“Hey, it’s okay to feel sadness, sweetie. Fact is, there is a lot of sadness in the world. We just keep doing what we can. And you did good today, giving love like you did.”

It in that moment, she stands up, gathers herself, and flashes me a tiny but genuine smile as she moves on with her day.

Two days later, we take a trip to visit our beloved foster baby of nearly a year who returned to live with her parents three weeks earlier—This baby, we’ll call her Little Blue Eyes.

I’m so pleased to find her looking happy and healthy, very connected to her mother. She has an adorable room with quilts on the walls, loads of toys and books. Their pit bull strangely resembles the one from the humane society, though he is exponentially more calm and civilized.

All good news. And yet, in spite of the fact that we will likely see her again, it feels as if this visit is a good-bye. Little Blue Eyes went home days before Christmas and I didn’t realize it, but many of my feelings of loss had been shuffled in with the hubbub of the holidays and travel. The grief is immediately present when I rest my gaze on her face and hear her say OpalOpalOpal.

The sorrow feels like fatigue at first, then grumpy over-sensitivity during dinner. Then, later, after Opal is asleep, a torrent of tears comes like a valve has burst behind my eyes. I can’t stop it, though my first inclination is to do just that. My mindful self is telling me that crying is a natural and healthy reaction, and that I can relax with my sadness. But my body—bones and muscles—wants to make the discomfort go away. I am aware of all of this.

I make my way into our bedroom where Jesse is watching TV. He sees my face and says, “Little Blue Eyes?”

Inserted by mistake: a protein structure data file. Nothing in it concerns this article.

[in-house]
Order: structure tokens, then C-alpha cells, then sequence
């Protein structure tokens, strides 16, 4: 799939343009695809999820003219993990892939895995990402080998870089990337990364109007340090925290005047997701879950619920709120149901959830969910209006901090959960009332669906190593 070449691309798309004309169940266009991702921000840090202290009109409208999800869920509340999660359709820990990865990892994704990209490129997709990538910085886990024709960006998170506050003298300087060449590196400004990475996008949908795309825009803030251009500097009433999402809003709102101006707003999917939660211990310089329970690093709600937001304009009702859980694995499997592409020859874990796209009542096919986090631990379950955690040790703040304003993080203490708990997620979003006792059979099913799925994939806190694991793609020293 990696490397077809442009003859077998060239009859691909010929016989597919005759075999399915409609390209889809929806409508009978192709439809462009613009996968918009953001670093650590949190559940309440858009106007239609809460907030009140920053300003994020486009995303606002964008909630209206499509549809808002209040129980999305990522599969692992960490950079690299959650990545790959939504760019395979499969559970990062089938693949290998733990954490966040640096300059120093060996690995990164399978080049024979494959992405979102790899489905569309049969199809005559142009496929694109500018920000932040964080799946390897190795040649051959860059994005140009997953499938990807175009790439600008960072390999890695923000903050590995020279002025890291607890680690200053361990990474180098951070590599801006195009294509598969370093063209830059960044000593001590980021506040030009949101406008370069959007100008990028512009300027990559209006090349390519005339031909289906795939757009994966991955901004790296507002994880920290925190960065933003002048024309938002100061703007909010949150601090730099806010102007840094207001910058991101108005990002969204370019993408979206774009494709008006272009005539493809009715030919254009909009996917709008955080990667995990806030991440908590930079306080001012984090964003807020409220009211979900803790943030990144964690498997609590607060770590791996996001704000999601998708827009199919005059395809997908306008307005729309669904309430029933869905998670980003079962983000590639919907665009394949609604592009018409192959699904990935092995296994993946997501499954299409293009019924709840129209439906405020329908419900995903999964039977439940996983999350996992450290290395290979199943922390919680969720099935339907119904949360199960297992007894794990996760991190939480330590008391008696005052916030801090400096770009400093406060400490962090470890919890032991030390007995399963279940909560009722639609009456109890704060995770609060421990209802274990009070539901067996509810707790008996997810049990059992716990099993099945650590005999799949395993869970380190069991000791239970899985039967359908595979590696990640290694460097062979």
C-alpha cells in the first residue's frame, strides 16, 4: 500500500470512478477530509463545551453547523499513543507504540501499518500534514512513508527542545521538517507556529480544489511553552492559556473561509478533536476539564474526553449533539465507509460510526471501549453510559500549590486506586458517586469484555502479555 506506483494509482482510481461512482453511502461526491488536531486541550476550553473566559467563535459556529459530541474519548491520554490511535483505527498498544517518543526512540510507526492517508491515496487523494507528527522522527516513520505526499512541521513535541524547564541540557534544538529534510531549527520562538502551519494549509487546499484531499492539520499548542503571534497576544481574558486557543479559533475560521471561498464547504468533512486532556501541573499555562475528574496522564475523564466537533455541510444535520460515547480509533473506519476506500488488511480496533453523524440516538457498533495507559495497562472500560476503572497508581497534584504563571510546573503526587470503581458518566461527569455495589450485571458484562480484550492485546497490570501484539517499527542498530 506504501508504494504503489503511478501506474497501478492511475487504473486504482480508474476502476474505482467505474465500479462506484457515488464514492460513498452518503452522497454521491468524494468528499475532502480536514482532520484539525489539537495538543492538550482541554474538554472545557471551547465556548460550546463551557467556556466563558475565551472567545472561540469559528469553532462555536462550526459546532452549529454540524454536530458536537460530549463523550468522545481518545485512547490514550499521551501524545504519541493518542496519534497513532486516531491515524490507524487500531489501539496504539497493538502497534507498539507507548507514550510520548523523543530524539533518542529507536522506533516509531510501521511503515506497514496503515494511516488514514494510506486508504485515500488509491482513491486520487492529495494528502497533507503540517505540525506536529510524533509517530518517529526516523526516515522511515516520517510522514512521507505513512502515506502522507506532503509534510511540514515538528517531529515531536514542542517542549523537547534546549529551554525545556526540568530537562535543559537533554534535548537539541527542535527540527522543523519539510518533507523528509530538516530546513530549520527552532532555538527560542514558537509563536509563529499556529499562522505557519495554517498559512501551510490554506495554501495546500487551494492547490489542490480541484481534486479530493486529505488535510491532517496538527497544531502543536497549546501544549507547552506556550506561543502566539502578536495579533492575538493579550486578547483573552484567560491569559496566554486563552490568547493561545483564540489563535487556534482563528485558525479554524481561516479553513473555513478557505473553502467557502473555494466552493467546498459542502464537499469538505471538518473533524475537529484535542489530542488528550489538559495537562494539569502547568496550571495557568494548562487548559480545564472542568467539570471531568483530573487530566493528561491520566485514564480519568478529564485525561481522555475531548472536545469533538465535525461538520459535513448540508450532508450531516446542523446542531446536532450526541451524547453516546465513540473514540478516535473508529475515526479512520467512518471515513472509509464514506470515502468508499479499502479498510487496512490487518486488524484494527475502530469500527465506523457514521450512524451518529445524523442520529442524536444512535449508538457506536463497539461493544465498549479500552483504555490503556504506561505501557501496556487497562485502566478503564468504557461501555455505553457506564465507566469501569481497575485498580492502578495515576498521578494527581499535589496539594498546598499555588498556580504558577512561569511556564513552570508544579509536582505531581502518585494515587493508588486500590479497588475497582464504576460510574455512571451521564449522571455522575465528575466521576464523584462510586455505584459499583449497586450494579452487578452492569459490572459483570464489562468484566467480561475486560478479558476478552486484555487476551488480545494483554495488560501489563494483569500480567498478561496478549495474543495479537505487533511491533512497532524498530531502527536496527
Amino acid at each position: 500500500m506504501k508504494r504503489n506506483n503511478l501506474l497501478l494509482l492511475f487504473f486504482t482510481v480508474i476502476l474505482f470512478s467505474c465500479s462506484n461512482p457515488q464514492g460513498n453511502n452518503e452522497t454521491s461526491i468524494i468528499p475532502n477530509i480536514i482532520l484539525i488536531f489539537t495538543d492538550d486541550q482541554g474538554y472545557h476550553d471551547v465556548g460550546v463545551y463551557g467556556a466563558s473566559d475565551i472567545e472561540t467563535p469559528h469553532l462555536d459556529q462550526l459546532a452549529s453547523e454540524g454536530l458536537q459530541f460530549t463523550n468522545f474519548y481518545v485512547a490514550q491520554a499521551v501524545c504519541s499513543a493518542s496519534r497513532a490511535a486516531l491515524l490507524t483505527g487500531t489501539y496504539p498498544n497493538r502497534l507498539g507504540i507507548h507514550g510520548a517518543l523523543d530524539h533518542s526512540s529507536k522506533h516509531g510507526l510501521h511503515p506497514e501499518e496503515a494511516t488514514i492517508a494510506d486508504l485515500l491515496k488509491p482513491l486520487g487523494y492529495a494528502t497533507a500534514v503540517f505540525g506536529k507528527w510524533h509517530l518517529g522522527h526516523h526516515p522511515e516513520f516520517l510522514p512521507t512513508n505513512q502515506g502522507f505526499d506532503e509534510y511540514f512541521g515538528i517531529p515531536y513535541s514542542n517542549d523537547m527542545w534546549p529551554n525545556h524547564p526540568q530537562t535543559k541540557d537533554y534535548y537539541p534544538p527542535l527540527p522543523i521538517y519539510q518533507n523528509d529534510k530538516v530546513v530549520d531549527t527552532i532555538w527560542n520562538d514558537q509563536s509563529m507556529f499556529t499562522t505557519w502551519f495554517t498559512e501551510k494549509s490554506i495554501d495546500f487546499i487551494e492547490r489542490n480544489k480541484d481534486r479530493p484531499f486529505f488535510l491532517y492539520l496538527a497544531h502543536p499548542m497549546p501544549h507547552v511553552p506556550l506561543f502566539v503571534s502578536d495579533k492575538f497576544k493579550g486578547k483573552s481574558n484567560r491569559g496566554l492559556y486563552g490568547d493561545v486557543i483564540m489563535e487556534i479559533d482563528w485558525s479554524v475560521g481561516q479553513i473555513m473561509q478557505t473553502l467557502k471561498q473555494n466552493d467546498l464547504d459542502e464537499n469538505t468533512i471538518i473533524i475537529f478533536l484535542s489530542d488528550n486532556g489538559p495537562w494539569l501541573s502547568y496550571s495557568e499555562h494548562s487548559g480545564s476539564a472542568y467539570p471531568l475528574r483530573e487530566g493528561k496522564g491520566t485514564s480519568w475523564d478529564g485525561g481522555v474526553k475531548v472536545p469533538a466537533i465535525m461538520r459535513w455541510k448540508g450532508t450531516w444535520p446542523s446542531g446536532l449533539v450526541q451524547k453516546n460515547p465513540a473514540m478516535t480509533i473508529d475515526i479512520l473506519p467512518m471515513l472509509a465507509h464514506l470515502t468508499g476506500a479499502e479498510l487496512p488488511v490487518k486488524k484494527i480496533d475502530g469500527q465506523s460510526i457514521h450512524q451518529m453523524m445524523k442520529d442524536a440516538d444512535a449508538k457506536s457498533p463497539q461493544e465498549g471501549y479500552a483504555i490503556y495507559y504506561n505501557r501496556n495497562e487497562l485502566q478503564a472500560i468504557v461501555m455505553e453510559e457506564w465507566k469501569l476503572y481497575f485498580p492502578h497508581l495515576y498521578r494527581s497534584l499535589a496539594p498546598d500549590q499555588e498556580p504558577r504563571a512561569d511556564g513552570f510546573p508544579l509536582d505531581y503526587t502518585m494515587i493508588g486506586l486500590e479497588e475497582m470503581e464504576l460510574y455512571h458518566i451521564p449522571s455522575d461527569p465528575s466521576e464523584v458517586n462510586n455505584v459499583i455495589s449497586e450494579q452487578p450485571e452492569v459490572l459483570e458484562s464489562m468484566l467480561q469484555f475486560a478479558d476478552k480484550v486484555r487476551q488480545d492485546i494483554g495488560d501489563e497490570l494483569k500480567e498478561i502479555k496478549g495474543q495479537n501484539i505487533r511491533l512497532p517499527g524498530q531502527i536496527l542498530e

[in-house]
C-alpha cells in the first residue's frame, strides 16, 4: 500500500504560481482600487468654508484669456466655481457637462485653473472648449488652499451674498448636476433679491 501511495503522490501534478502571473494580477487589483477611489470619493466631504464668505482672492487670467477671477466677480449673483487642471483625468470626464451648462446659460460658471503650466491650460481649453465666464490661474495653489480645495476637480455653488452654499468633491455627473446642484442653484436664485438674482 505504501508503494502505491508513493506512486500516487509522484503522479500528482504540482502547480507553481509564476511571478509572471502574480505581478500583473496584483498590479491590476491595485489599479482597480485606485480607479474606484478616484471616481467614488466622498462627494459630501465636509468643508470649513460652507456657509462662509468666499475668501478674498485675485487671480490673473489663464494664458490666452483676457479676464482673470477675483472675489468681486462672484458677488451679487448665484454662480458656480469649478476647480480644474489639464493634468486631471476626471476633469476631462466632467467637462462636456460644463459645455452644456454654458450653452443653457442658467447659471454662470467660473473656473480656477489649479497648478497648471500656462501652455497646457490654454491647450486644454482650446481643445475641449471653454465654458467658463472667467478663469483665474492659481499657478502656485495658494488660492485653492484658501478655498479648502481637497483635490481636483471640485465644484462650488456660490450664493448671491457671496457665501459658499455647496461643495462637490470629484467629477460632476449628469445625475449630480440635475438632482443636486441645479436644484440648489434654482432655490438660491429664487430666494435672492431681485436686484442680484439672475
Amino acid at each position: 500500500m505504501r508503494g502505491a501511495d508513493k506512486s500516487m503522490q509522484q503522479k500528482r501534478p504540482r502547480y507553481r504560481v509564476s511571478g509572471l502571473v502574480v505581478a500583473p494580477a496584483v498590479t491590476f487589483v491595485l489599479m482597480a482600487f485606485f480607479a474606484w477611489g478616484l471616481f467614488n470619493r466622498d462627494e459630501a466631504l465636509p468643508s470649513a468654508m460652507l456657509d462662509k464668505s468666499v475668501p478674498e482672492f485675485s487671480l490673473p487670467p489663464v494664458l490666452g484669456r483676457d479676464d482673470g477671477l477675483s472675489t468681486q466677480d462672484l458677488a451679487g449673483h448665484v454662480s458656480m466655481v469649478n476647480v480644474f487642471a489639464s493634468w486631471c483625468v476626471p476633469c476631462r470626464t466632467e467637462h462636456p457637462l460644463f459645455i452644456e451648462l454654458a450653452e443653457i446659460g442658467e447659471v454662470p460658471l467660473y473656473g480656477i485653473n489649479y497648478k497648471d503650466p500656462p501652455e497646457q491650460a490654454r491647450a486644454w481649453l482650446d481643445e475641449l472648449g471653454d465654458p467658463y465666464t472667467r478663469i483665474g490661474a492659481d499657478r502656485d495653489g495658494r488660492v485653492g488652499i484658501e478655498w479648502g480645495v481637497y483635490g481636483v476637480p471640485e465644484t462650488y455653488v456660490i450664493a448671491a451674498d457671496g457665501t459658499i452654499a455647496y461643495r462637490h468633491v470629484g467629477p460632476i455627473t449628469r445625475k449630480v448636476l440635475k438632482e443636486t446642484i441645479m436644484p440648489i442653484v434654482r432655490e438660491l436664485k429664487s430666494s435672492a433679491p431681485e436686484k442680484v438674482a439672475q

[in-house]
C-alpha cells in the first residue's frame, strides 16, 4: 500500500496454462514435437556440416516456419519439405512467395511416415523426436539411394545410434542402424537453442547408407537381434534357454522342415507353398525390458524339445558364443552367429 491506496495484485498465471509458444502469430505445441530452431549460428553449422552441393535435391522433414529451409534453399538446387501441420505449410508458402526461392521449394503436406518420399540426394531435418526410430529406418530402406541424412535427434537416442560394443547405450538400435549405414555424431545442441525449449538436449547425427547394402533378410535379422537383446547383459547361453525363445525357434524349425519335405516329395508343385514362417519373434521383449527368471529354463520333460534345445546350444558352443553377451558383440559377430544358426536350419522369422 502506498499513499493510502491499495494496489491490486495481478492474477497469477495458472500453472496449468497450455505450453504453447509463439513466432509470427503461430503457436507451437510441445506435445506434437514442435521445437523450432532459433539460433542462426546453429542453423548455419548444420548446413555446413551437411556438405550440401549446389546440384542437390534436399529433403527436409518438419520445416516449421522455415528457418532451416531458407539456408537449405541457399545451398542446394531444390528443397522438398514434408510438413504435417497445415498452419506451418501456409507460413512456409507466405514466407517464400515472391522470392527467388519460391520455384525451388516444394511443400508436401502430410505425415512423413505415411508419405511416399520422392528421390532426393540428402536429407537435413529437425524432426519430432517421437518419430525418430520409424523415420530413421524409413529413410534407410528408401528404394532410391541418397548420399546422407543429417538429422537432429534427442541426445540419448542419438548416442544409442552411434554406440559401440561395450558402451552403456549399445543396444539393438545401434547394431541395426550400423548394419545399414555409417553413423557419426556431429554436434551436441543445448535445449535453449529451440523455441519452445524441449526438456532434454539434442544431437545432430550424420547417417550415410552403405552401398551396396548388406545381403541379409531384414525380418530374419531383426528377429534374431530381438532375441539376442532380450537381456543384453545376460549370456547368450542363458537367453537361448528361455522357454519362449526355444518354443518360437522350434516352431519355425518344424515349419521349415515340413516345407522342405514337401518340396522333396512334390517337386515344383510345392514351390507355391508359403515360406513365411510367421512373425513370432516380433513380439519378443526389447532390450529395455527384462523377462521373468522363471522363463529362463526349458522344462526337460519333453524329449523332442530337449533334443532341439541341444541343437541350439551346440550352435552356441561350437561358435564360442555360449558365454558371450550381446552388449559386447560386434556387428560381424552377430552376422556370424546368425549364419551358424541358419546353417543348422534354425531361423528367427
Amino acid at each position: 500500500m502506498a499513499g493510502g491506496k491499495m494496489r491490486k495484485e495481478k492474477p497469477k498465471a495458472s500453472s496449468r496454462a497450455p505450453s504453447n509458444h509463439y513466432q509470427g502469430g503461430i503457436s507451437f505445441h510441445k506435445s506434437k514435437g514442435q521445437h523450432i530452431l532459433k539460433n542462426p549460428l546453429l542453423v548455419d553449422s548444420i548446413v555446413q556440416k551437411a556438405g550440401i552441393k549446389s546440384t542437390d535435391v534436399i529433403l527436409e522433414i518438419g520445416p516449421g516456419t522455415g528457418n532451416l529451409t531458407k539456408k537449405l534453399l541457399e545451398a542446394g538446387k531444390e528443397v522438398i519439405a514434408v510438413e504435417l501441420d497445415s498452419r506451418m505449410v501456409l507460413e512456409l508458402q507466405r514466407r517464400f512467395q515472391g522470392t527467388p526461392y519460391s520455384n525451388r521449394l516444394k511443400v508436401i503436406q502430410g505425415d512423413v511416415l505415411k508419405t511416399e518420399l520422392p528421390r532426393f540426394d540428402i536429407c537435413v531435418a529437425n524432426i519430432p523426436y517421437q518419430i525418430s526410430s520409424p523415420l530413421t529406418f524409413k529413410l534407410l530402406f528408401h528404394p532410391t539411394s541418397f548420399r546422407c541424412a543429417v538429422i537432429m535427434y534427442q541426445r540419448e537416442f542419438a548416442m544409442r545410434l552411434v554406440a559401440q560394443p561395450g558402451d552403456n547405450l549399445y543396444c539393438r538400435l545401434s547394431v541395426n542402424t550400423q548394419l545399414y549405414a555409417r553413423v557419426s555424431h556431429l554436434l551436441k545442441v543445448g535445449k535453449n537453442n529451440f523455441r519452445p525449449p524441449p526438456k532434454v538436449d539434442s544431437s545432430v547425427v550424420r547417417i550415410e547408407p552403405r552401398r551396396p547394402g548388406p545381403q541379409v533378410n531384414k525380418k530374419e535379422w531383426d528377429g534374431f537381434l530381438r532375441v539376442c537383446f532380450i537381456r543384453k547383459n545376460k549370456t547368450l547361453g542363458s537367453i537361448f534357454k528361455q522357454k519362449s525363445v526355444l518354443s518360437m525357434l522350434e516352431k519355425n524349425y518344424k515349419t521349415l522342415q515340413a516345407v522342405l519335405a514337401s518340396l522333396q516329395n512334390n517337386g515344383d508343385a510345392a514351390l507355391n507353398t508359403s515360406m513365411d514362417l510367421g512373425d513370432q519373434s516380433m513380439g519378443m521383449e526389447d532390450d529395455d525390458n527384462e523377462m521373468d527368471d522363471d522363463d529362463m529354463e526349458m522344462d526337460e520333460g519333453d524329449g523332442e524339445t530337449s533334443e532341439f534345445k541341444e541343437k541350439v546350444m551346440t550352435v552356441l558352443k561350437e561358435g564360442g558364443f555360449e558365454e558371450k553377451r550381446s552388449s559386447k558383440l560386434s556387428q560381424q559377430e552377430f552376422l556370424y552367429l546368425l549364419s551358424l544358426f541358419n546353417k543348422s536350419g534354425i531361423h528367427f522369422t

I nod and lie down next to him. I put my head on his chest the way Opal did with me a few days earlier. His heart is in my ear like a distant drum against my shifting breath. I think of how intense these emotions feel to me, a “big strong grown-up,” and I can only imagine how the same vast emotions must feel to my daughter, on the planet only six years and with much less experience in seeing her feelings through to the other side. It’s up to us to show her that emotions are fluid, always in flux.

“It’s okay to feel sad,” Jesse says to me. “I feel sad, too.”

These are the same words I spoke to Opal when we were on the couch, the same compassionate tone. I sit up and stretch my arms high and to the sides, the sound of inner-movement like a soft rumble deep in the canals of my ears. Some life re-enters my bones.

Those words, “It’s okay to feel sad,” open a window in the tiny, claustrophobic room of emotion I am crouched in. And it isn’t so stifling anymore. This is what happens when I am mindful of not trying to manipulate, hide, or wrestle with my sadness. I can let it roam more freely until, naturally and eventually, it simply dissolves on the back of an unsuspecting outbreath.